Peasant farmers, for example, may "buy" land, at least for a period of 25 to 70 years, but may not, as a practical matter, sell it for a profit. Individual home-"owners" in Beijing and Shanghai often find themselves ejected without compensation.
Would-be startups find that getting a permit to do business is easy for large enterprises that can rationalize the cost of paying fees and options -- in effect, bribes -- to party officials. It is difficult to impossible for a small entrepreneur.
The mining sector continues to be troubled by repeated deaths, reflecting a relatively low level of interest in worker safety. As a result, miners are increasingly militant. Their militancy has not yet spread to the manufacturing sector, but it might.
The banking sector has grown rapidly but is now troubled by Japanese levels of bad debt. China's rural credit cooperatives supply between 70 percent and 80 percent of capital to peasant and township businesses. Their non-performing loan rate is also estimated at about 50 percent.
Meanwhile, the tax burden is large, growing and selectively applied -- as with permits, property and legal disputes, larger enterprises and wealthy individuals (often government officials) may evade taxation altogether, while peasants and factory workers pay effective tax rates of 30 percent to 60 percent in the form of various deductions from their paychecks or in-kind payments to their local collective.
Farmers suffered actual income declines in 1998, 1999, 2000 and 2001 -- and that was before taxes.
All these statistics, of course, are from semi-official sources or based on estimates compiled from them.
It may be, as German banks found of their investments in Russia in the 1980s and 1990s, that the reality is worse.
An interesting factor to add to all this is China's demographic situation. Thanks to its one-child policy of the past four decades, China has one of the oldest populations in the world, and it is growing more so.
This will put a great strain on pension and social welfare services for the elderly in the coming years. The burden on young workers will grow, and put pressure on bank deposits and stock prices to fall. Aging countries, as the work of economist John Mueller has demonstrated, tend quite understandably to want to sell stocks and other assets to support themselves in their years as non-workers.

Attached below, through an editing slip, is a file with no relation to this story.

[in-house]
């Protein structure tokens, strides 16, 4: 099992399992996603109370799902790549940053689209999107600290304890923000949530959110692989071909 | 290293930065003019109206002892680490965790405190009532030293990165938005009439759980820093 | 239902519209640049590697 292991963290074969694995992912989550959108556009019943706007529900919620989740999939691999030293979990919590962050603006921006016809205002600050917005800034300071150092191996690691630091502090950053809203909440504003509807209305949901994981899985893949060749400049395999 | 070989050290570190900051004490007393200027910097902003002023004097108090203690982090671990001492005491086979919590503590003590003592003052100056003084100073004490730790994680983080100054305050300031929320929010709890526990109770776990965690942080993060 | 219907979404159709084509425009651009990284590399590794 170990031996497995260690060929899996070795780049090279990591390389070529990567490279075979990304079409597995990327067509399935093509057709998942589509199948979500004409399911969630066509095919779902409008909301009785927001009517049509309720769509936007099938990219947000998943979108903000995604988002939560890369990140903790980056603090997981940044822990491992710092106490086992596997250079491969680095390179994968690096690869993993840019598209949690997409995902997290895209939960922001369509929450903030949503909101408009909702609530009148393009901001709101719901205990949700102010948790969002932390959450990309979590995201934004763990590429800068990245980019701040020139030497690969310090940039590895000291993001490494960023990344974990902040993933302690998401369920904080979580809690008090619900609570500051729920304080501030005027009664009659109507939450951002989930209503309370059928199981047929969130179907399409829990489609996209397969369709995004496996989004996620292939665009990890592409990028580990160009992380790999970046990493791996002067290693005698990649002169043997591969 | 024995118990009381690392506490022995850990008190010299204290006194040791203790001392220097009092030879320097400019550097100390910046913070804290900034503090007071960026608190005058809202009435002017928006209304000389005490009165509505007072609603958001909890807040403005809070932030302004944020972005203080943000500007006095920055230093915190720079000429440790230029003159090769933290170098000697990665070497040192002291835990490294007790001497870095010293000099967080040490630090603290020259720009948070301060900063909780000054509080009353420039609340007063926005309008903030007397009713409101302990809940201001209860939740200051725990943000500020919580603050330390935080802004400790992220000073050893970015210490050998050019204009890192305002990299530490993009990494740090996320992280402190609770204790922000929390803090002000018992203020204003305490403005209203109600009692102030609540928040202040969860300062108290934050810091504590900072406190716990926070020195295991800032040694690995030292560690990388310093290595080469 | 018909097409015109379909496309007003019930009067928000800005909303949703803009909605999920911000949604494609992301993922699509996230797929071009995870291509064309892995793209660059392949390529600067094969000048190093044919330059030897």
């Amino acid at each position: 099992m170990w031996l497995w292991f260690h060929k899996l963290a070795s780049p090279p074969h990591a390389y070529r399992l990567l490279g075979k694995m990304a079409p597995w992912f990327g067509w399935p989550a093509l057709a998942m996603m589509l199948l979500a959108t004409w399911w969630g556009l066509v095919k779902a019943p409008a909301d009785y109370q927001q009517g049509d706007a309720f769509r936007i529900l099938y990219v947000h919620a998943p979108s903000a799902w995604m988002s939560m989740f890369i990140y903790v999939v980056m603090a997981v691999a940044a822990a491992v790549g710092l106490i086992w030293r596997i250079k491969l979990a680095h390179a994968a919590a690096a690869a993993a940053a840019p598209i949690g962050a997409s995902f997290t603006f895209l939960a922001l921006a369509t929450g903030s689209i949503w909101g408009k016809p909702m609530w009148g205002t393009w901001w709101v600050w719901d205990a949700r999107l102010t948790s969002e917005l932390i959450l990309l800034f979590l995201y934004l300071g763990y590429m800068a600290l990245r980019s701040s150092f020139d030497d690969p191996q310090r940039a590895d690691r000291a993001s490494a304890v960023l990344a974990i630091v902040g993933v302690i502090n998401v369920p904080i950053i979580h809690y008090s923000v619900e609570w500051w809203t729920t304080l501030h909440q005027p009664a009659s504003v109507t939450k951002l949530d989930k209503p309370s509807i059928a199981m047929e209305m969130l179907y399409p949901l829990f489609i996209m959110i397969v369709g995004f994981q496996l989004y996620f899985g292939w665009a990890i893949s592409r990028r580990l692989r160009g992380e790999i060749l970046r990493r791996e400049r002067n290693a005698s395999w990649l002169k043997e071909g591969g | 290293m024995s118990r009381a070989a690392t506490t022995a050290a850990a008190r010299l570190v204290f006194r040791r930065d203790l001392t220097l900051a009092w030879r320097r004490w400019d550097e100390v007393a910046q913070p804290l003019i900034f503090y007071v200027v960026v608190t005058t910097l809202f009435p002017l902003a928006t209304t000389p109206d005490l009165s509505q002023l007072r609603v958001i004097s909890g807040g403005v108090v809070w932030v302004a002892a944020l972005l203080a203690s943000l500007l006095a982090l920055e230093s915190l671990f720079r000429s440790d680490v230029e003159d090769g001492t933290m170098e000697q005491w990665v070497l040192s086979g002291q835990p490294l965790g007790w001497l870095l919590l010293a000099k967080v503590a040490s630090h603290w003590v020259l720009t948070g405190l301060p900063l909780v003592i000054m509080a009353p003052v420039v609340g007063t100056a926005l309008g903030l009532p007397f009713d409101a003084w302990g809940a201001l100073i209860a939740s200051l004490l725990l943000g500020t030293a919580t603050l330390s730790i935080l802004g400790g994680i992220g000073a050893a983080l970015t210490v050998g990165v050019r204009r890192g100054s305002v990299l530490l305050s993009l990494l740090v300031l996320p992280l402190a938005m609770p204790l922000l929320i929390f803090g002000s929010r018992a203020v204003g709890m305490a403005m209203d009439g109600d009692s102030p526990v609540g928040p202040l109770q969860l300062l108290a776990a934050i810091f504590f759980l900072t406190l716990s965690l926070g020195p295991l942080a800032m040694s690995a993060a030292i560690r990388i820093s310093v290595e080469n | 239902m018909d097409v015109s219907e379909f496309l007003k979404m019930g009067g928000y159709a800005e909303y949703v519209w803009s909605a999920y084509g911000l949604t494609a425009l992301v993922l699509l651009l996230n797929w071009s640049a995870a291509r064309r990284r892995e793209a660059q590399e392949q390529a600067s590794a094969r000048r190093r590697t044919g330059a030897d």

These considerations illustrate the dilemmas that face Hu and will intensify in the future. He can lower the tax and regulatory burden, but will then face difficulty caring for a half a billion pensioners. He can urge Western and Chinese firms to raise wages, but this lessens one of China's main competitive advantages.
He can pressure local and federal party officials to allow smaller firms to flourish, and to apply market rules fairly -- but this will alienate them and weaken his base in the ruling party.
He might even choose to allow other competing political parties and a free press, to do the job for him, but this approach seems to have little attraction for the current leadership.
It's a good bet that China's corruption will be cleaned up, and when it is, it will be a very good time to buy Chinese stocks and bonds. For now, the bottom line is, you don't want to be invested in the country when this happens, any more than you want to own shares of Enron, United Airlines or Worldcom before the inevitable house-cleaning.
In the meantime, such companies as China Mobile (CHL on the New York exchange) and the China Fund (CHN) are attractive shorts. So is China Aluminum and other exposure in the mining sector, though these shares are less liquid.
An investor who managed the Sears pension fund once recalled a young securities salesman assuring him that a particular company would be making a profit in four or five years -- "a great investment," he said, in the long run.
"Well then," the pension manager said, "in the short run, I'll put my money somewhere else. But give me a call in the long run."
That logic probably applies to China today.
(Gregory Fossedal is chief investment officer of the Democratic Century Fund in Washington and chairman of the Alexis de Tocqueville Institution, a public-interest research foundation. Fossedal or his fund may hold positions in some of the securities mentioned. No decision to buy or sell securities should be made on the basis of this feature, nor without consultation with an investment professional.)